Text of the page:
There is actually an association which takes care of ex-WoW-addicts. No, I am not joking! There are several homepage and association working on the same rinciple than AA, but it for WoW. It is built in the same way: The 12 steps for recovery and all. I made a comparison with the work that has been done with ex-drug addicts (I worked as a psychologist with ex-drug addicts in 1998-2000), and they are actually using an identicle methods: You have to confess your addiction, your “sin” so to speak and begin to fight the need you think you have of killing dwarves and other vermin online.
Now, I always was, and still am, opposed to these fancy “Internet addiction” or “WoW-addiction” understanding. Because who decides how long is too long on the net? On WoW? If, instead of playing WoW, people just read and read (as a child, since it wasn’t very interesting at home, I was always in my room reading, I had periods where I read one to two books a day)… welll was I a “book-addict” and should I have been to a BA-meeting (Bookeaters Anonymous)? People saw me as a very weird person who didn’t get out enough…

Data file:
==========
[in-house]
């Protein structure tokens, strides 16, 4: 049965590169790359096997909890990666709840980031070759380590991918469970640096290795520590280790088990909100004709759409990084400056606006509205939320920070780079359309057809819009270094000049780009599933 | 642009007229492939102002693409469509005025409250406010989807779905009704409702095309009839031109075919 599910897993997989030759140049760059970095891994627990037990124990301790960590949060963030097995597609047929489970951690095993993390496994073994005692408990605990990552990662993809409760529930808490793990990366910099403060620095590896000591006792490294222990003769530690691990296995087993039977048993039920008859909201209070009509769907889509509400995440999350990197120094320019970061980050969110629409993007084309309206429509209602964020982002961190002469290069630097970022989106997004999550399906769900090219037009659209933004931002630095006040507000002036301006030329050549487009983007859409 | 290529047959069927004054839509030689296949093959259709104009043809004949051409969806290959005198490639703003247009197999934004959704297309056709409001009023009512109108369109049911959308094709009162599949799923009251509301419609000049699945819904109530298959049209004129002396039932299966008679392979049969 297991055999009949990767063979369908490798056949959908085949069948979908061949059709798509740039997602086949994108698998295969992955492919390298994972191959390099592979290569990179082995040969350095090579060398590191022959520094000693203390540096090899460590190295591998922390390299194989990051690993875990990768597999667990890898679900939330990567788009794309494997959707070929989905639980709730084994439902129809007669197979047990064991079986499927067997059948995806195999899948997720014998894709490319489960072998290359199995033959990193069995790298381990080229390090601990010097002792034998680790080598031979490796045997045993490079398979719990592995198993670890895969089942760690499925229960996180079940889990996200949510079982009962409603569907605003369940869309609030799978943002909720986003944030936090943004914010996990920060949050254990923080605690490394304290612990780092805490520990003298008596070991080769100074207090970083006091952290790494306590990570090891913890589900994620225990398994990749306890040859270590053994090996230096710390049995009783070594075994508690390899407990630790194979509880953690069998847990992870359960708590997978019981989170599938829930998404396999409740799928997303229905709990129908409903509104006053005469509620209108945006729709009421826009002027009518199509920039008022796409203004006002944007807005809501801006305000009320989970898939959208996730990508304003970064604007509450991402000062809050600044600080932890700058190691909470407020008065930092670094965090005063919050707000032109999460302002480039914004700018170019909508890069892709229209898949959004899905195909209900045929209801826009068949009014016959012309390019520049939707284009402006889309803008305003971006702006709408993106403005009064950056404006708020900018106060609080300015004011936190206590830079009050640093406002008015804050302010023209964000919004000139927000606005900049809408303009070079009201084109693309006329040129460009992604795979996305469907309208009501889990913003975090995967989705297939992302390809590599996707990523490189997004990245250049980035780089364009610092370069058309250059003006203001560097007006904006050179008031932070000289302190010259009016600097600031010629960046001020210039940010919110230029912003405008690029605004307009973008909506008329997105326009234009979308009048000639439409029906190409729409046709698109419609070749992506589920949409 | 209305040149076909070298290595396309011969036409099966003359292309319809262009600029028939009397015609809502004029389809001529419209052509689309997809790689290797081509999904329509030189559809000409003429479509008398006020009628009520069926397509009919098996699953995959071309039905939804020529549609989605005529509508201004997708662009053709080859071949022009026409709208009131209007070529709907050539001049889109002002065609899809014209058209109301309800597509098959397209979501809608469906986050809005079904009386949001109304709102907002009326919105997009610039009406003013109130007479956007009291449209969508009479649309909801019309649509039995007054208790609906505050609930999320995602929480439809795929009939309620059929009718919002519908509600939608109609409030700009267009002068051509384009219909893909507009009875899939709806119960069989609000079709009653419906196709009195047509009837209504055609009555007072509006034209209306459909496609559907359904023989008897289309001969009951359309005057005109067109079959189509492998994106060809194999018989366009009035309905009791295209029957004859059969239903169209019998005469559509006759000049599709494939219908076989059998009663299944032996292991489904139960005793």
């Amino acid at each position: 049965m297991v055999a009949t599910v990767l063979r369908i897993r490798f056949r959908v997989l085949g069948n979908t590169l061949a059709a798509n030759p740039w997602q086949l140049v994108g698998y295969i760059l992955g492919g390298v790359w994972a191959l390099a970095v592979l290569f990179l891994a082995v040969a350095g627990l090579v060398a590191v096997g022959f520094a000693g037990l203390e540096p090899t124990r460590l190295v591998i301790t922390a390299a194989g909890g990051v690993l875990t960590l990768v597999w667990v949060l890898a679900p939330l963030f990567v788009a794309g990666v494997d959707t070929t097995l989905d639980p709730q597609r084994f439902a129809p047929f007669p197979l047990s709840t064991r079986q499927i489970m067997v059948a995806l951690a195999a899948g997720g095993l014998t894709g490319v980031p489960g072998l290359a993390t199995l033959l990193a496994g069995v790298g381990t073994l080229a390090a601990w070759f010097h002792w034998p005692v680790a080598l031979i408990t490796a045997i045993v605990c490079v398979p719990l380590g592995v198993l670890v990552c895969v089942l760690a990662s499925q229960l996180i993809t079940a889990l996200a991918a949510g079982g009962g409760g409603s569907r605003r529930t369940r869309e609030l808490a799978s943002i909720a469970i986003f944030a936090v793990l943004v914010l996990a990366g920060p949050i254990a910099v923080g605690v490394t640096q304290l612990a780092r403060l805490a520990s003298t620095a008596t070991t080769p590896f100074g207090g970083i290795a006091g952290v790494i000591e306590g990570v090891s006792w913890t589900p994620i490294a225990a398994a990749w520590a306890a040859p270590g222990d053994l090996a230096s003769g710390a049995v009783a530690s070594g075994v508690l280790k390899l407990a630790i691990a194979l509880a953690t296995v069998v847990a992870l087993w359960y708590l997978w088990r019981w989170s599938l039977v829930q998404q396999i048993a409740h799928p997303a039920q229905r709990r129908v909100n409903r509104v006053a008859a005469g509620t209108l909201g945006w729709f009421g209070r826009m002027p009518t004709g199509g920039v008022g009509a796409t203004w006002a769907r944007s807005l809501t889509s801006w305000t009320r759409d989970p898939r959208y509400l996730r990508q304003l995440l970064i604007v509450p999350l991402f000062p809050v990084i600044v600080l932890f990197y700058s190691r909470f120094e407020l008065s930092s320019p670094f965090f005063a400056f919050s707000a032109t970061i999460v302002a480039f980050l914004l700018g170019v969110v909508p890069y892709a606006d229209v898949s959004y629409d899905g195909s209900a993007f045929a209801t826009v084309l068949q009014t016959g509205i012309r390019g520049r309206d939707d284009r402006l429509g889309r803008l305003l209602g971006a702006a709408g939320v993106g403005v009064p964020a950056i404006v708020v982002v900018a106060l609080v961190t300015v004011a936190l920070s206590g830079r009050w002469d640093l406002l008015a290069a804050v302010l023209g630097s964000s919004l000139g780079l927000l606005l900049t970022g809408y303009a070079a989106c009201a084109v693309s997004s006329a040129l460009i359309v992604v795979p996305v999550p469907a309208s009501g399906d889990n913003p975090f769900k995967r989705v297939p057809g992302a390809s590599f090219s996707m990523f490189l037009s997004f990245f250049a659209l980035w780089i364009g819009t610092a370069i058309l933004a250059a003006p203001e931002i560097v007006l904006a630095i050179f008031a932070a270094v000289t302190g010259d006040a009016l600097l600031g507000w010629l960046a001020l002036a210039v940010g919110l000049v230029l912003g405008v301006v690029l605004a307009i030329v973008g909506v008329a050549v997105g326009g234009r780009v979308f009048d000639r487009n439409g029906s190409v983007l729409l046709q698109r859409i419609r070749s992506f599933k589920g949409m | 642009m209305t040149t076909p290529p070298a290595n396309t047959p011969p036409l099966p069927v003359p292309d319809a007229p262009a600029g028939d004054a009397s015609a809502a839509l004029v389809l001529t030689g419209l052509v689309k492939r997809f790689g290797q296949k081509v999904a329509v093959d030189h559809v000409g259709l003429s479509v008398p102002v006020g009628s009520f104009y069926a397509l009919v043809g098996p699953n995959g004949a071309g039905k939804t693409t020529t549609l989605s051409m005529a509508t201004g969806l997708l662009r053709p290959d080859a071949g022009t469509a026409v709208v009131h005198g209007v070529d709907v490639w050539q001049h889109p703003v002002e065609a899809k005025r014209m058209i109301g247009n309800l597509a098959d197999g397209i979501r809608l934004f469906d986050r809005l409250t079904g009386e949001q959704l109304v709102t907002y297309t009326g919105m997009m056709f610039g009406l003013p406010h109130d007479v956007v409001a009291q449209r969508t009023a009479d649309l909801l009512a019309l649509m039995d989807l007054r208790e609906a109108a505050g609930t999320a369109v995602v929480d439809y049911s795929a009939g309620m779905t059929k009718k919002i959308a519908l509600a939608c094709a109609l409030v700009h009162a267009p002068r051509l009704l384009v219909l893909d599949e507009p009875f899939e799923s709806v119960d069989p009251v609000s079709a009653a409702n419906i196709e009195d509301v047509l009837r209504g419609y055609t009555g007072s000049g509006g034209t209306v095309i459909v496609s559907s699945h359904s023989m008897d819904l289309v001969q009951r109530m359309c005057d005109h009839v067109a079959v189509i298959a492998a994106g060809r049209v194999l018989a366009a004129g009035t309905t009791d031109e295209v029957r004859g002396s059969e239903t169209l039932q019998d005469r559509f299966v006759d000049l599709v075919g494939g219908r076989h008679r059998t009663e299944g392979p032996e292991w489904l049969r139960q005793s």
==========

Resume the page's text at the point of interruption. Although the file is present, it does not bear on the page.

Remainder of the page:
No, let’s face it, some people will put more in the game than others and if they werent on WoW all this time, they would be in a bar, or in the city, or somewhere else, “addicted” to something else. And in this case, WoW isn’t the worse place to be.
Sometimes, I imagine a meeting in WA (WoWAddict Anonymous), where one guy says:
– I have now been WoW-free for two weeks!
– GRATS! say the 12 others…
No, we don’t speak of addicts. We speak of noobs and nolifers. And that’s easy to find out:
– Anyone worse than me is a noob, anyone better than me is a nolifer!